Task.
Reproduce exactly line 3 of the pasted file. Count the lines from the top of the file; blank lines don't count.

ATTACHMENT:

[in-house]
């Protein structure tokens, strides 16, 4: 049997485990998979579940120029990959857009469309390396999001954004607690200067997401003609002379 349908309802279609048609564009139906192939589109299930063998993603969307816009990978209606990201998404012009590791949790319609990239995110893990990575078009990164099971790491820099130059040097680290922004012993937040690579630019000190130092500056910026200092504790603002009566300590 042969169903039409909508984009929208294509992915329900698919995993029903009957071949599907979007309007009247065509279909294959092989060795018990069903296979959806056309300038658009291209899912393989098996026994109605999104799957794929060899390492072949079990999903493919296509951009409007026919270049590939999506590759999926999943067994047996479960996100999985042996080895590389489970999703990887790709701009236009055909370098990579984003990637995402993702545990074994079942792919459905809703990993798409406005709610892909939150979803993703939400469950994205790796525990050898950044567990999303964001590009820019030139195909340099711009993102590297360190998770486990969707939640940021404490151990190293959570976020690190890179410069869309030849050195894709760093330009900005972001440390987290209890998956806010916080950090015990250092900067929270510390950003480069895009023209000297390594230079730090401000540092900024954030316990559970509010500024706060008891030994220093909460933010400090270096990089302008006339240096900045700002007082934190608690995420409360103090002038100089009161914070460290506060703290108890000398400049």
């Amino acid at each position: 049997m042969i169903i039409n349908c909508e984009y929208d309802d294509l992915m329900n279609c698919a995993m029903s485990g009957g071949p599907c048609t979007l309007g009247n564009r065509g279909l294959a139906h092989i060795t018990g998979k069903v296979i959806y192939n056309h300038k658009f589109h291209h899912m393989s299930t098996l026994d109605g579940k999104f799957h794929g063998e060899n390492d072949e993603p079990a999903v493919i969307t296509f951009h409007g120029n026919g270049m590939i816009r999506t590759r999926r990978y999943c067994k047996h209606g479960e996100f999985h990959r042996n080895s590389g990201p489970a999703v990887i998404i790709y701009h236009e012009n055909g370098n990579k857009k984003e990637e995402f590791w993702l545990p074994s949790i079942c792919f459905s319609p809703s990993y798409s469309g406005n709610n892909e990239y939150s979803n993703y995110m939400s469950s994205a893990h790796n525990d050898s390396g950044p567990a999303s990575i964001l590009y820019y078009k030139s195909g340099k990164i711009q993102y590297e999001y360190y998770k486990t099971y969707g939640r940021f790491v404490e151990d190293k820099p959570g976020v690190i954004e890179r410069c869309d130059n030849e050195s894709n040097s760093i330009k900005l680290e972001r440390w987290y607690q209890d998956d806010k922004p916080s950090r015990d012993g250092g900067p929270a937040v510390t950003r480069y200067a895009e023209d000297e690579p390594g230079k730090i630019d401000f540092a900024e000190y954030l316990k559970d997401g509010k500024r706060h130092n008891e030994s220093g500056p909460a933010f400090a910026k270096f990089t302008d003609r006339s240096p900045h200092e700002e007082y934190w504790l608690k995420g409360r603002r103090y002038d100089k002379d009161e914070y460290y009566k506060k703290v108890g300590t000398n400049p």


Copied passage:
């Amino acid at each position: 049997m042969i169903i039409n349908c909508e984009y929208d309802d294509l992915m329900n279609c698919a995993m029903s485990g009957g071949p599907c048609t979007l309007g009247n564009r065509g279909l294959a139906h092989i060795t018990g998979k069903v296979i959806y192939n056309h300038k658009f589109h291209h899912m393989s299930t098996l026994d109605g579940k999104f799957h794929g063998e060899n390492d072949e993603p079990a999903v493919i969307t296509f951009h409007g120029n026919g270049m590939i816009r999506t590759r999926r990978y999943c067994k047996h209606g479960e996100f999985h990959r042996n080895s590389g990201p489970a999703v990887i998404i790709y701009h236009e012009n055909g370098n990579k857009k984003e990637e995402f590791w993702l545990p074994s949790i079942c792919f459905s319609p809703s990993y798409s469309g406005n709610n892909e990239y939150s979803n993703y995110m939400s469950s994205a893990h790796n525990d050898s390396g950044p567990a999303s990575i964001l590009y820019y078009k030139s195909g340099k990164i711009q993102y590297e999001y360190y998770k486990t099971y969707g939640r940021f790491v404490e151990d190293k820099p959570g976020v690190i954004e890179r410069c869309d130059n030849e050195s894709n040097s760093i330009k900005l680290e972001r440390w987290y607690q209890d998956d806010k922004p916080s950090r015990d012993g250092g900067p929270a937040v510390t950003r480069y200067a895009e023209d000297e690579p390594g230079k730090i630019d401000f540092a900024e000190y954030l316990k559970d997401g509010k500024r706060h130092n008891e030994s220093g500056p909460a933010f400090a910026k270096f990089t302008d003609r006339s240096p900045h200092e700002e007082y934190w504790l608690k995420g409360r603002r103090y002038d100089k002379d009161e914070y460290y009566k506060k703290v108890g300590t000398n400049p």